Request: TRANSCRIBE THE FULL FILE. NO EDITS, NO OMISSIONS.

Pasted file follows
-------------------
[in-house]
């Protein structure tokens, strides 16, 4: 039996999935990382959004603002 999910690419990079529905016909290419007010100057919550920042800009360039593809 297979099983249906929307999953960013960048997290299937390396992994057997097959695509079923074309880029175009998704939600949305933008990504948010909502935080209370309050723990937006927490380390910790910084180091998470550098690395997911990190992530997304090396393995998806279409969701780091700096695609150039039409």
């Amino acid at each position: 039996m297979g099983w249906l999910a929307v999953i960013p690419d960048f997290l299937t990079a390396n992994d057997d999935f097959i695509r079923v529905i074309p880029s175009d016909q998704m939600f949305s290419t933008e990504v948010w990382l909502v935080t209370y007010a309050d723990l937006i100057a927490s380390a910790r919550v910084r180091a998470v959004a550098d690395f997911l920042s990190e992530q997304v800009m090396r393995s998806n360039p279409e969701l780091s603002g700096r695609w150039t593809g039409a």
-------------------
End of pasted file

[in-house]
């Protein structure tokens, strides 16, 4: 039996999935990382959004603002 999910690419990079529905016909290419007010100057919550920042800009360039593809 297979099983249906929307999953960013960048997290299937390396992994057997097959695509079923074309880029175009998704939600949305933008990504948010909502935080209370309050723990937006927490380390910790910084180091998470550098690395997911990190992530997304090396393995998806279409969701780091700096695609150039039409």
């Amino acid at each position: 039996m297979g099983w249906l999910a929307v999953i960013p690419d960048f997290l299937t990079a390396n992994d057997d999935f097959i695509r079923v529905i074309p880029s175009d016909q998704m939600f949305s290419t933008e990504v948010w990382l909502v935080t209370y007010a309050d723990l937006i100057a927490s380390a910790r919550v910084r180091a998470v959004a550098d690395f997911l920042s990190e992530q997304v800009m090396r393995s998806n360039p279409e969701l780091s603002g700096r695609w150039t593809g039409a």